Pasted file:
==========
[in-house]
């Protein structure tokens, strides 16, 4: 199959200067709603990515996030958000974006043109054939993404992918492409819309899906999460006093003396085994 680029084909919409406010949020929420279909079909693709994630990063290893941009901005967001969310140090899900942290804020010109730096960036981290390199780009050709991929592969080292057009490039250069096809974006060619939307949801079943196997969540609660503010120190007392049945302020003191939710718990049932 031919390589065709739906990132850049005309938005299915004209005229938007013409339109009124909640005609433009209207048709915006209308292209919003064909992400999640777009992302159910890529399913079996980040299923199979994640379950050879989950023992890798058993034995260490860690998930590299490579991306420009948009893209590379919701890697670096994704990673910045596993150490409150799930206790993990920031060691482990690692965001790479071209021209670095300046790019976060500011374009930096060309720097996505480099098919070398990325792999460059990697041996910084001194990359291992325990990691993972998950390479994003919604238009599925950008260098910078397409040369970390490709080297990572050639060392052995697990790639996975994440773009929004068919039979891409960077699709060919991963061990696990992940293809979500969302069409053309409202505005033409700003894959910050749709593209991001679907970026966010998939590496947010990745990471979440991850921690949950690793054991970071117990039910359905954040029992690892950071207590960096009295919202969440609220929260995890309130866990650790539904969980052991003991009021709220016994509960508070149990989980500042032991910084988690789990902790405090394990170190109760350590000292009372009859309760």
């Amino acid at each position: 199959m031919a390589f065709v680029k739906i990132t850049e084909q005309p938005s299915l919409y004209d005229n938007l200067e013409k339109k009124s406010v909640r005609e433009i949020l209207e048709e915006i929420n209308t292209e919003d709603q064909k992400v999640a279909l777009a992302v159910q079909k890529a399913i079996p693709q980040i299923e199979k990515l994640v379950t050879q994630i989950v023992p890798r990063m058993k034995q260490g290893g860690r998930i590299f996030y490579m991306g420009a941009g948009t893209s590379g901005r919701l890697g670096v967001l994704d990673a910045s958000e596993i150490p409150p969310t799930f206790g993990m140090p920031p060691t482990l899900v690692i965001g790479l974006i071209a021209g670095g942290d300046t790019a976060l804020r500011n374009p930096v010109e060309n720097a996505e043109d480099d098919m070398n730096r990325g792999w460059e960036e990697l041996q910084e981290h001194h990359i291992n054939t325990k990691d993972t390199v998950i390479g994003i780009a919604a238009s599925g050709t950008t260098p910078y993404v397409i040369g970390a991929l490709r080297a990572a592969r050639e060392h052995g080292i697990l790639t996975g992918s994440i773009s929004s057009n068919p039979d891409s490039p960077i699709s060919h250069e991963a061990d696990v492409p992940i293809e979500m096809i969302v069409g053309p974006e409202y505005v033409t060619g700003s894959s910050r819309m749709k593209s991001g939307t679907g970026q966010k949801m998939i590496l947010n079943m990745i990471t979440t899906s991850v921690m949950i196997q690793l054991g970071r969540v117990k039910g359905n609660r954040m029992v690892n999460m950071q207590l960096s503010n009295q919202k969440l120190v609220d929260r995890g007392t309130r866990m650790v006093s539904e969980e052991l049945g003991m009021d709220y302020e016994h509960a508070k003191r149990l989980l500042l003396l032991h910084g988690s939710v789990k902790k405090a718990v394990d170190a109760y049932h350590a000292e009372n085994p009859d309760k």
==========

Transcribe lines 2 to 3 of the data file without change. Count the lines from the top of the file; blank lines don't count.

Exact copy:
């Protein structure tokens, strides 16, 4: 199959200067709603990515996030958000974006043109054939993404992918492409819309899906999460006093003396085994 680029084909919409406010949020929420279909079909693709994630990063290893941009901005967001969310140090899900942290804020010109730096960036981290390199780009050709991929592969080292057009490039250069096809974006060619939307949801079943196997969540609660503010120190007392049945302020003191939710718990049932 031919390589065709739906990132850049005309938005299915004209005229938007013409339109009124909640005609433009209207048709915006209308292209919003064909992400999640777009992302159910890529399913079996980040299923199979994640379950050879989950023992890798058993034995260490860690998930590299490579991306420009948009893209590379919701890697670096994704990673910045596993150490409150799930206790993990920031060691482990690692965001790479071209021209670095300046790019976060500011374009930096060309720097996505480099098919070398990325792999460059990697041996910084001194990359291992325990990691993972998950390479994003919604238009599925950008260098910078397409040369970390490709080297990572050639060392052995697990790639996975994440773009929004068919039979891409960077699709060919991963061990696990992940293809979500969302069409053309409202505005033409700003894959910050749709593209991001679907970026966010998939590496947010990745990471979440991850921690949950690793054991970071117990039910359905954040029992690892950071207590960096009295919202969440609220929260995890309130866990650790539904969980052991003991009021709220016994509960508070149990989980500042032991910084988690789990902790405090394990170190109760350590000292009372009859309760």
């Amino acid at each position: 199959m031919a390589f065709v680029k739906i990132t850049e084909q005309p938005s299915l919409y004209d005229n938007l200067e013409k339109k009124s406010v909640r005609e433009i949020l209207e048709e915006i929420n209308t292209e919003d709603q064909k992400v999640a279909l777009a992302v159910q079909k890529a399913i079996p693709q980040i299923e199979k990515l994640v379950t050879q994630i989950v023992p890798r990063m058993k034995q260490g290893g860690r998930i590299f996030y490579m991306g420009a941009g948009t893209s590379g901005r919701l890697g670096v967001l994704d990673a910045s958000e596993i150490p409150p969310t799930f206790g993990m140090p920031p060691t482990l899900v690692i965001g790479l974006i071209a021209g670095g942290d300046t790019a976060l804020r500011n374009p930096v010109e060309n720097a996505e043109d480099d098919m070398n730096r990325g792999w460059e960036e990697l041996q910084e981290h001194h990359i291992n054939t325990k990691d993972t390199v998950i390479g994003i780009a919604a238009s599925g050709t950008t260098p910078y993404v397409i040369g970390a991929l490709r080297a990572a592969r050639e060392h052995g080292i697990l790639t996975g992918s994440i773009s929004s057009n068919p039979d891409s490039p960077i699709s060919h250069e991963a061990d696990v492409p992940i293809e979500m096809i969302v069409g053309p974006e409202y505005v033409t060619g700003s894959s910050r819309m749709k593209s991001g939307t679907g970026q966010k949801m998939i590496l947010n079943m990745i990471t979440t899906s991850v921690m949950i196997q690793l054991g970071r969540v117990k039910g359905n609660r954040m029992v690892n999460m950071q207590l960096s503010n009295q919202k969440l120190v609220d929260r995890g007392t309130r866990m650790v006093s539904e969980e052991l049945g003991m009021d709220y302020e016994h509960a508070k003191r149990l989980l500042l003396l032991h910084g988690s939710v789990k902790k405090a718990v394990d170190a109760y049932h350590a000292e009372n085994p009859d309760k």